Fifty years ago Phillip Morris launched the first cigarettes that specifically targeted women. The company's catchphrase that sought to entice women to buy Virginia Slims: "You've come a long way, baby." The slogan could apply to women serving in the U.S. Marine Corps.
The best example came last week, when The New York Times profiled 1st Lt. Marina Hierl, the first woman to lead a Marine infantry platoon. The Pentagon ordered the military services to integrate women into combat units in 2013. The Marines did not relent for two years. Today, though, 80 of the Corps' 15,885 women serve in combat units.
We note all that because Opha May Johnson made it possible. Today marks the 100th anniversary of when Johnson blazed the trail for women to enlist in the Marine Corps.
In a 1974 book chronicling the history of women serving in the Marines during World War I, Linda Hewitt, a former Marine, wrote of Johnson, "Her enlistment was a reflection of the dramatic changes in the status of women wrought by the entry of the United States into World War I."
Johnson was a 39-year-old clerk for the Interstate Commerce Commission when she joined the Corps. She is remembered as the first woman Marine because she happened to be at the head of a line of 305 women who volunteered to enlist that day. Unlike with Lt. Hierl, the Corps a century ago signed up women to perform administrative functions to free up male Marines to be sent to the European front. While we still have chivalrous reservations about the idea of sending women into combat, there is no doubt they have come a long way in the protection our nation.
GARLAND: We applaud the Northeast Rattlers youth football program in Haines City and its president, Randy Penick. Penick last month announced that with the school year starting today, the group was launching a new program called ACE, for Aim Conquer Enlighten. Penick says the intent is to focus the athletes on academics as much as football. Local professionals will help tutor and mentor the kids at twice weekly sessions. Penick added that ACE will mostly target middle school students. "We’re going to acknowledge grades, so kids know how important they are," he told The Ledger. It's a worthy goal, and we wish Penick and the players the best.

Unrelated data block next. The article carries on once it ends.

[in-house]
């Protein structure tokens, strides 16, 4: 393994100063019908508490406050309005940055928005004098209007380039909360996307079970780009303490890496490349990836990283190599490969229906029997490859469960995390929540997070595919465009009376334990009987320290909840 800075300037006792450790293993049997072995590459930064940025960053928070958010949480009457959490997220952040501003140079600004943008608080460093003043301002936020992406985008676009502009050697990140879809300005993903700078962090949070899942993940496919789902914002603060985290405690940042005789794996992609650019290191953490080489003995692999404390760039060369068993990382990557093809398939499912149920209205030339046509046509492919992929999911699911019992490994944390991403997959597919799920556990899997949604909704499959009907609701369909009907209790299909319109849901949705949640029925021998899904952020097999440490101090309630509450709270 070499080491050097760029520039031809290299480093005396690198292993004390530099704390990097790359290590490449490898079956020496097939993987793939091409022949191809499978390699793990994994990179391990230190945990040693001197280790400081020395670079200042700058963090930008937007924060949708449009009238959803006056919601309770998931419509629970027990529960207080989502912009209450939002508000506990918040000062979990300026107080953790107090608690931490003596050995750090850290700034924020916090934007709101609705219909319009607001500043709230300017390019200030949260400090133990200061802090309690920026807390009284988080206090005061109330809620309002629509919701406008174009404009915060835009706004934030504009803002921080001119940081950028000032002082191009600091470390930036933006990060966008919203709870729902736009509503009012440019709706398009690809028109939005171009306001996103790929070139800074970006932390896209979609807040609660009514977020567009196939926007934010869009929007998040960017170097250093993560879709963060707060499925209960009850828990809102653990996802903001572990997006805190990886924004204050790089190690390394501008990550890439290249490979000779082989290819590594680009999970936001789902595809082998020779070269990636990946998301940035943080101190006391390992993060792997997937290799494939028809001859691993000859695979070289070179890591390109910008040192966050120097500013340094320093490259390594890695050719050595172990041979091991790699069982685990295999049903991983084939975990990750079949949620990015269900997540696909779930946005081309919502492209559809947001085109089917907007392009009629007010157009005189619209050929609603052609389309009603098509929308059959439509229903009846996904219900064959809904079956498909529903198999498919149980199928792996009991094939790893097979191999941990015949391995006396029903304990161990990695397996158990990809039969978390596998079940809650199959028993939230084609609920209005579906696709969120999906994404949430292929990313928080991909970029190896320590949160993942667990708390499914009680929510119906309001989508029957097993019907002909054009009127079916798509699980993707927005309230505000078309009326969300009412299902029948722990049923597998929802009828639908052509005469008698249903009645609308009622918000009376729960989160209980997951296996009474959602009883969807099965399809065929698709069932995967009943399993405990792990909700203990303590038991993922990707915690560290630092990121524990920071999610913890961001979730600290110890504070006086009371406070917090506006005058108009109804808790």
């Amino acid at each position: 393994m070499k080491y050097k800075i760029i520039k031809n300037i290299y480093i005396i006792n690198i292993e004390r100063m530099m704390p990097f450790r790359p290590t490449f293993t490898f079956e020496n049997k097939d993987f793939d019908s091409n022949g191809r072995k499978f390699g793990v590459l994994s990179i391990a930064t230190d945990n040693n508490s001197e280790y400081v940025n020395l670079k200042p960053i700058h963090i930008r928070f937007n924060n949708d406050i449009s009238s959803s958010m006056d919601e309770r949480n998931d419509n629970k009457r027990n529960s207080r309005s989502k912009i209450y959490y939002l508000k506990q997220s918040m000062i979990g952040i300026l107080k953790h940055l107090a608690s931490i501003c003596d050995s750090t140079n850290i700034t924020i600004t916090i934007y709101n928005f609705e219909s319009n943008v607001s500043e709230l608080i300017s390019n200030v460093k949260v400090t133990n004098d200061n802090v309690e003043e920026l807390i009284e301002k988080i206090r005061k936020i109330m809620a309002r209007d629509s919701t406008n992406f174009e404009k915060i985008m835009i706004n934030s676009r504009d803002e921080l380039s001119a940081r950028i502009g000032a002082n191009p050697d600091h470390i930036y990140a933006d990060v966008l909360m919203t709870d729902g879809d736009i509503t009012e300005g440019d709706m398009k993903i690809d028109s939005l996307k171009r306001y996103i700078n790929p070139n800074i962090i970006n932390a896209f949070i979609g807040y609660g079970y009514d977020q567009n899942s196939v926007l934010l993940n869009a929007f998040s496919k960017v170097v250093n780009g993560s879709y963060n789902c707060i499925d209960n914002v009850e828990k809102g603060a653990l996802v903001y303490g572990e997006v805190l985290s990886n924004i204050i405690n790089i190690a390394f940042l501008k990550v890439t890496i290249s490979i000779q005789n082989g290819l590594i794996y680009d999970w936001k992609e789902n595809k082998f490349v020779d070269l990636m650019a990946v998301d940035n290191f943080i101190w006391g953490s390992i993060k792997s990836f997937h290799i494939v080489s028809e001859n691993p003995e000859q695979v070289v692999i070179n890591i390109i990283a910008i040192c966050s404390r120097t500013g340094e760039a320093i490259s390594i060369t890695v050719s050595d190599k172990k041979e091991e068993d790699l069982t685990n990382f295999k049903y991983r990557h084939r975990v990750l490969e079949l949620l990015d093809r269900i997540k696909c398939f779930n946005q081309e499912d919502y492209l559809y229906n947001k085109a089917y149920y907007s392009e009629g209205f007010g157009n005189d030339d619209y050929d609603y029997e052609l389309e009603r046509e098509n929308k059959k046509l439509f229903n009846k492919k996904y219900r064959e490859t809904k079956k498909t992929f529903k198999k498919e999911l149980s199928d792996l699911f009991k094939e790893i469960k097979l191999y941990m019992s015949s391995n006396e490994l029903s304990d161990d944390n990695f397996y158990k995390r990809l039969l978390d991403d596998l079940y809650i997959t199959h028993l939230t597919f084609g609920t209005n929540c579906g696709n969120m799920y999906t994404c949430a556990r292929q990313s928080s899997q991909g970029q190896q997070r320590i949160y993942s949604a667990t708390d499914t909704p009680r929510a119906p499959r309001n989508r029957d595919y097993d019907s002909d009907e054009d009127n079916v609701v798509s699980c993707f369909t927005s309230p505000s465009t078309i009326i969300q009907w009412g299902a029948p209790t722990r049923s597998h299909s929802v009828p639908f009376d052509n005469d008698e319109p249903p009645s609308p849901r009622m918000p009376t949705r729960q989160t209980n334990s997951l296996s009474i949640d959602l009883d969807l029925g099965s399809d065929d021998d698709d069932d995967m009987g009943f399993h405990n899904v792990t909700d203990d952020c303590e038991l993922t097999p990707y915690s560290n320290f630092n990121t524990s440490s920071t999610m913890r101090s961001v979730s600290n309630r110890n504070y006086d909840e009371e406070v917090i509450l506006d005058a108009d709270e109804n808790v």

GARLAND: Speaking of Haines City, we commend Miracle Toyota. The car dealer launched a drive to collect school supplies to fill 1,500 backs packs it will donate to underprivileged students in the community. Then last week Tundra, a K-9 officer that Miracle Toyota bought for the city police department last year, helped capture a car thief who allegedly stole a car from the dealership. Miracle Toyota provides a good example of solid corporate citizenship.
GARLAND: News from California has reminded us how risky and heroic a profession firefighting can be, but we don't have to look there to realize that. Thus, we salute firefighters in Winter Haven. They recently battled not only the flames at Edwin Stensel's mobile home, but firearms ammunition that was cooking off in the blaze. They also prevented two propane tanks outside the disabled veteran's home from blowing up, thus protecting others in the 200-home community, and for good measure saved a litter of stray kittens at the site. Well done.
GARLAND: As for K-9 officers, we garland the nonprofit Vested Interest in K9s and Lynda Gordon of Coconut Grove. Gordon sponsored a pair of protective vets, valued at $950 each, that Vested Interest donated to Lakeland's police department for K-9 officers.
GARLAND: Back to Haines City, we applaud the anonymous donor who agreed to help fund an expansion of the WAY Center, which offers transitional housing to a handful of families at risk from domestic abuse, drug addiction, economic hardship or other problems. The donor, whose identity we wish we knew, agreed to provide a matching contribution up to $50,000 for each dollar the center raises through September. The organization still needs about $20,000 to get the full amount. Please consider helping out with a donation of your own so the WAY Center can obtain the full amount.
GIG: We gig Peter Rodriguez of Davenport, who was arrested last week in what was reportedly the largest illegal dumping case the Sheriff's Office has ever handled. Rodriguez is accused of dumping 10,000 gallons of used cooking oil in a vacant lot along U.S. 27 in Davenport. Detectives reported that Rodriguez admitted to dumping the goo, but did so in order to keep his job. His employer, Brownies Septic and Pumping, told The Ledger they were puzzled why he did so since the company has a dumping facility in Orlando. The U.S. Environmental Protection Agency says oils made from animal fats and vegetables are regulated just as those made from petroleum because they share common physical properties and produce similar environmental effects, including possibly injuring or killing wildlife.